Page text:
Linked by Thom Holwerda on Thu 21st Nov 2013 18:48 UTC, submitted by Rohan Pearce
OSNews, Generic OSes

MenuetOS sits in an interesting nexus between astonishing technical achievement and computerised work of art. The super-speedy, pre-emptive multitasking operating system is still, despite adding more driver support, more included applications, an improved GUI and digital TV support over the years, capable of fitting on a floppy disk (assuming you can find one).

MenuetOS is a technical marvel. Not only is it written entirely in assembly, it also shoves a fully capable multitasking operating system on a single floppy disk.

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Comment by MOS6510
by MOS6510 on Thu 21st Nov 2013 19:15 UTC
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This fancy OS proves that all these layers between the computer and the user written in all these high(er) level programming languages waste an enormous amount of CPU and memory recourses.

It's not so amazing what some old computers like an Amiga and Commodore 64 could/can do, but more disappointing how modern computers perform.

Reply Score: 5

RE: Comment by MOS6510
by saso on Fri 22nd Nov 2013 00:09 in reply to "Comment by MOS6510"
saso Member since:

This fancy OS proves that all these layers between the computer and the user written in all these high(er) level programming languages waste an enormous amount of CPU and memory recourses.

It's often times not the languages per se, but more the way programmers handle computing resources. Sure Java and C# are at times bloated (because the programmers who wrote those also were wasting resources), but take any near-machine language like C or (parts of) C++ and you can easily get close to or match the speed of any hand-written assembly implementation, at a fraction of the time requirements and with far fewer bugs. Keep in mind that 10% of your code runs 90% of the time, so the key is to focus your resources on what really matters, rather than taking either extreme approach (all high-level, or all assembly).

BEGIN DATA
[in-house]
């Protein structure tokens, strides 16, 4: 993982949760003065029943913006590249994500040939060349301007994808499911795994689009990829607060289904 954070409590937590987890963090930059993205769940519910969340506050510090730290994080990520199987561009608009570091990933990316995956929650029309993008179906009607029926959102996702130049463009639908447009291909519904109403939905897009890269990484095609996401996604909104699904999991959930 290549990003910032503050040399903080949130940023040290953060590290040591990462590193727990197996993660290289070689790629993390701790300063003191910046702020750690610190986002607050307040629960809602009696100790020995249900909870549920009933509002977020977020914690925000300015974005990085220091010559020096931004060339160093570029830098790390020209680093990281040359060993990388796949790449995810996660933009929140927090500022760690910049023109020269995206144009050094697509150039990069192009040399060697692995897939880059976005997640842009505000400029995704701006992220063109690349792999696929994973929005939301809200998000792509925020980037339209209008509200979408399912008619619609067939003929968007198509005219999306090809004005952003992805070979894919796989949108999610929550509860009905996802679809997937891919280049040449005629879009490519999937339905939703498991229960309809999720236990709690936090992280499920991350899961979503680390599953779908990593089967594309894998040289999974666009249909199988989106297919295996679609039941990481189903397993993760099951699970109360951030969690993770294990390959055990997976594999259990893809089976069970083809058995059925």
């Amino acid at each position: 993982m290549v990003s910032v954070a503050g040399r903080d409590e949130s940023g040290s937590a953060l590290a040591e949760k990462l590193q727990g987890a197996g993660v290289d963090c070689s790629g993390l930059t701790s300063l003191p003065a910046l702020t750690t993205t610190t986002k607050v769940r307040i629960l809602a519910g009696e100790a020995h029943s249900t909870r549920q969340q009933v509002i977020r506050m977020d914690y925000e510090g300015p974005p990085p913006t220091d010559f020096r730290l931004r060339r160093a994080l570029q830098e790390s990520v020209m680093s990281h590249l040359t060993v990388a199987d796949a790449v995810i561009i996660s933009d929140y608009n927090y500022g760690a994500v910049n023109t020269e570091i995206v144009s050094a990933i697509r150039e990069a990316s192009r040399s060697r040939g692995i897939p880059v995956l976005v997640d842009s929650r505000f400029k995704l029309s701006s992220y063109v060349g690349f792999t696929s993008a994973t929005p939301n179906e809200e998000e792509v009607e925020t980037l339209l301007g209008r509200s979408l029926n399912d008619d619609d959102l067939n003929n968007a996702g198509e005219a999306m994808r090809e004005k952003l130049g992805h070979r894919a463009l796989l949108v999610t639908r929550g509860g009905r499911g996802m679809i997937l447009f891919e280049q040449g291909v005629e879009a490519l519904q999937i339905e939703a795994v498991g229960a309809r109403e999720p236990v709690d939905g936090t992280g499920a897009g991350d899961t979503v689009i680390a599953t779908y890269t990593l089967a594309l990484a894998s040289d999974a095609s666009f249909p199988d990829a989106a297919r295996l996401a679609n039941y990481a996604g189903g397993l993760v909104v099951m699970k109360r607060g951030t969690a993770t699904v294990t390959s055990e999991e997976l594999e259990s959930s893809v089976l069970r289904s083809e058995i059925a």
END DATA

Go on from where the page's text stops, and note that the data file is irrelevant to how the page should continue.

In regards to MenuetOS, the main reason why modern OSes tend to be so large is because:
a) they contain tons of multimedia (high-res icons, full CD-quality tunes, etc)
b) they simply do a lot (there's almost zero extra cruft in a kernel, almost all of it is executable code that actually does something)
It's possible to compromise on a), but if you want to actually get things done, you don't want to lose b). And no, compiler-produced assembly is not inherently slower and/or larger. What most do is give developers options to choose from (would you like this loop to be small or fast?).

Reply Parent Score: 8

RE[2]: Comment by MOS6510
by MOS6510 on Fri 22nd Nov 2013 09:12 in reply to "RE: Comment by MOS6510"
MOS6510 Member since:

Thanks for the insightful comment!

I also think there is another factor and that is hardware limitations. The Commodore 64 and Amiga, for example, had limited hardware and certainly in the case of the C64 near impossible to upgrade.

So code was written to run well on those machines. Programmers came up with tricks to improve performance or use less memory. With PCs came a period where you were just required to add memory, a faster CPU, bigger hard disk, a new PC. Now I think were are in an age where the hardware is often more than enough to run most applications without breaking a sweat, so there's no incentive for programmers to make code efficient or smaller. They code something and it works fine, so why spend time optimizing it?

Honestly it's hard to blame them and I would do the same thing.

But then you see (and hear) a demo run on a 1 Mhz Commodore 64 with 64 kB of RAM and you start to wonder if your modern computer should't be able to run much much faster.

Reply Parent Score: 3

RE[2]: Comment by MOS6510
by twitterfire on Fri 22nd Nov 2013 19:33 in reply to "RE: Comment by MOS6510"
twitterfire Member since:

And I have to ad that modern compilers optimize better than a programmer can optimize the ASM by hand.

There's really no reason why you should use ASM instead of C or C++ on a PC.

Long time ago compilers weren't as good at optimizing the code as today and you could do interesting stuff under DOS in ASM. That's why I learned and wrote a bit of x86 assembly many years ago. But I can be much more productive in C, C++.

As I understand, this is a hobby OS, so the guys who are wroting this do it for fun. The choice of the language doesn't matter if you do it for fun.

Reply Parent Score: 3